Post-National Elections: Poland

After Spain’s post-national elections, Poland is shaping up to be another case of post-national democracy in Europe: the Civic Platform leader Donald Tusk turned up in London this weekend to launch a campaign swing pitching for the votes of thousands of Polish expatriates. The polls suggest the Poles are quite narrowly divided; the contribution of the emigrants might be decisive.

As an Polish academic points out, they are also likely to swing towards the Civic Platform:

“They are generally students or graduates and pretty open-minded. It’s hard for a xenophobe to live in London, for example, for too long,” he said.

“And these people are Donald Tusk’s electorate. His party, Civic Platform, believes in openness in Europe and doesn’t play on a strong ethnocentric/nationalist discourse, unlike the ruling Law and Justice Party.”

Is this a case of demographic politics as well as European integration? Arguably, the Kazcynskis have been keen to ease their unemployment problem whilst not doing anything to worry an older electorate by shipping annoying young people to the UK. Whether Tusk can bring off the reverse manoeuvre with their votes is a good question – only 6,000 Poles in the UK voted in 2005, the peak year for Polish immigration. However, this phenomenon will probably lag substantially.

Unsurprisingly, given the probable balance of forces, the Polish government hasn’t really done much to ensure that expatriates can vote – there is no postal voting – although emigration and expatriation are hardly rare in Polish history.

There have been repeated expectations that this year, or this decade, will see a “European generation”; but usually, the people who are expected to be this turn out to enjoy the benefits of integration without thinking about it very much. If there ever is, perhaps it will be Tusk’s people?

6 thoughts on “Post-National Elections: Poland

  1. The level of Polish employment is nearly 5% up on this time last year…and I guess it wasn’t just young unemployed people who left to the West anyway. No doubt many of the more qualified already in good jobs left.

    Of course the current good economic headlines, arguably, have little to do with the current government.

  2. Hi Keith,

    “The level of Polish employment is nearly 5% up on this time last year…”

    Yes, and unemployment is also way down year on year. But this problem is much more complex than it seems, since large parts of the east european economy are in danger of significant overheating, and guess why? Due to labour shortages.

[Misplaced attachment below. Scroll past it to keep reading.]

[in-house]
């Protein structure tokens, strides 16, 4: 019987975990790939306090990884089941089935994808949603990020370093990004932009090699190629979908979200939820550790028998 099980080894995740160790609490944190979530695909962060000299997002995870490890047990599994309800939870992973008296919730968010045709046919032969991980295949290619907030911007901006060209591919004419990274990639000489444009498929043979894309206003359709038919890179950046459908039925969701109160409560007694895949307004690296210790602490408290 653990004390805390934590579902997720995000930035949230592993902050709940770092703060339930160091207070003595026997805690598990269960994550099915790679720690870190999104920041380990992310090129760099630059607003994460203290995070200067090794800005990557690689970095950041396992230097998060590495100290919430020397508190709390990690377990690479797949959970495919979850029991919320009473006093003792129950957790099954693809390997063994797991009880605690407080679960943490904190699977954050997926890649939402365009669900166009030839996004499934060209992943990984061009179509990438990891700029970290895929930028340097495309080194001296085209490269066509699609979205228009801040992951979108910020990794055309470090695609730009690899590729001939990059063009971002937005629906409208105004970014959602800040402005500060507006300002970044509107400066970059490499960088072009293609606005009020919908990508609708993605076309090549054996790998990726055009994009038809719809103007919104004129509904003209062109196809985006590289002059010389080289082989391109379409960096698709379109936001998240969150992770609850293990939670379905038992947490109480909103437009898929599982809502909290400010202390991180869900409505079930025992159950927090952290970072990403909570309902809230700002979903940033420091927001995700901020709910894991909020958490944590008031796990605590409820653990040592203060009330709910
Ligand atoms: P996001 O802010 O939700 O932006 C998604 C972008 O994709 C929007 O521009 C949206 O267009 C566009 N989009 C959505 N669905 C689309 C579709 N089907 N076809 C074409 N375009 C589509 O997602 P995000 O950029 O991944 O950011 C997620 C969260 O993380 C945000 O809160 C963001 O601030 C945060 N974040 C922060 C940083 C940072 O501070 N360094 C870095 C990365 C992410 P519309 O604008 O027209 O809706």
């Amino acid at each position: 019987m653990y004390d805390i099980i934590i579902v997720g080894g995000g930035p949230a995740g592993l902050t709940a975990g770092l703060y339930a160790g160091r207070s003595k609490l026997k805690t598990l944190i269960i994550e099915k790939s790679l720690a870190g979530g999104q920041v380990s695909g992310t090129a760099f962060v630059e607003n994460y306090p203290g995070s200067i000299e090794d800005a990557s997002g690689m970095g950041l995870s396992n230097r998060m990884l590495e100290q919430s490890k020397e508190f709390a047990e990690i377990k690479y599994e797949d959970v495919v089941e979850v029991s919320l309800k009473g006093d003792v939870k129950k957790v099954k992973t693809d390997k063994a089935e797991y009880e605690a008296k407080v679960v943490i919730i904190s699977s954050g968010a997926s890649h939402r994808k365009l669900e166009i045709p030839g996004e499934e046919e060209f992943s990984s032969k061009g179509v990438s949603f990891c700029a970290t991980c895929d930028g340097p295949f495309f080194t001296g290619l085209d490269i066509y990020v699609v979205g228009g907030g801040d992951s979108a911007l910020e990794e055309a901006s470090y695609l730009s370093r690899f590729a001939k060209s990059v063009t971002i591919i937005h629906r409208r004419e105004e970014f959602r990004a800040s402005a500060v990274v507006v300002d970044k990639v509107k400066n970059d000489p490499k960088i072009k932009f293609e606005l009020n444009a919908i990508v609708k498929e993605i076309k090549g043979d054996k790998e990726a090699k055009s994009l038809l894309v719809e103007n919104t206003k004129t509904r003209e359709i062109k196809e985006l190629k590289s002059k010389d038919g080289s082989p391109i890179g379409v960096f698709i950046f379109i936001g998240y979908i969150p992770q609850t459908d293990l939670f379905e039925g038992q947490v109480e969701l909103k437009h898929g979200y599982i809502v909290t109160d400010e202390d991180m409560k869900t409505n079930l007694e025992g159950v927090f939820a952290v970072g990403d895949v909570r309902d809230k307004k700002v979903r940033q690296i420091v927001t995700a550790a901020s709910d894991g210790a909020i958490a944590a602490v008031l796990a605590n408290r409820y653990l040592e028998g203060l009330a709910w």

The Baltics are the best known and most obvious case, but Romania and Poland may not be far behind (see these preliminary calculations Claus Vistesen did earliet in the summer). Ukraine is even starting to suffer from what we might call the Baltic syndrome (see post to come later today).

    The core of the issue is very strong out-migration in societies who have now had nearly twenty years of very low fertility. There just aren’t enough people in the right age groups to do all the work that the strong growth is producing. Poland has had to release people from prison to work on the 2010 football stadiums, and has been sending missions to India to look for labour.

    The problem is only added to, ironically, by all the remitances. The IMF have ben the first to pick this up in the Moldovan case and again I have a post in preparation on this very topic. Essentially the incoming remittances fuel domestic demand, but at the same time there is a shortage of labour. This position is made even worse by the fact that a lot of the money goes into construction activity, and again many of the mortgages people take out are not denominated in zloty, so if the thing bursts at some point there will be a mess.

    Of course, all those Poles are very good news for the UK and Ireland, but that, I feel, is beside the point. Where did all those old “your country needs you” posters end up? Maybe it’s time they were brought out of cold storage.

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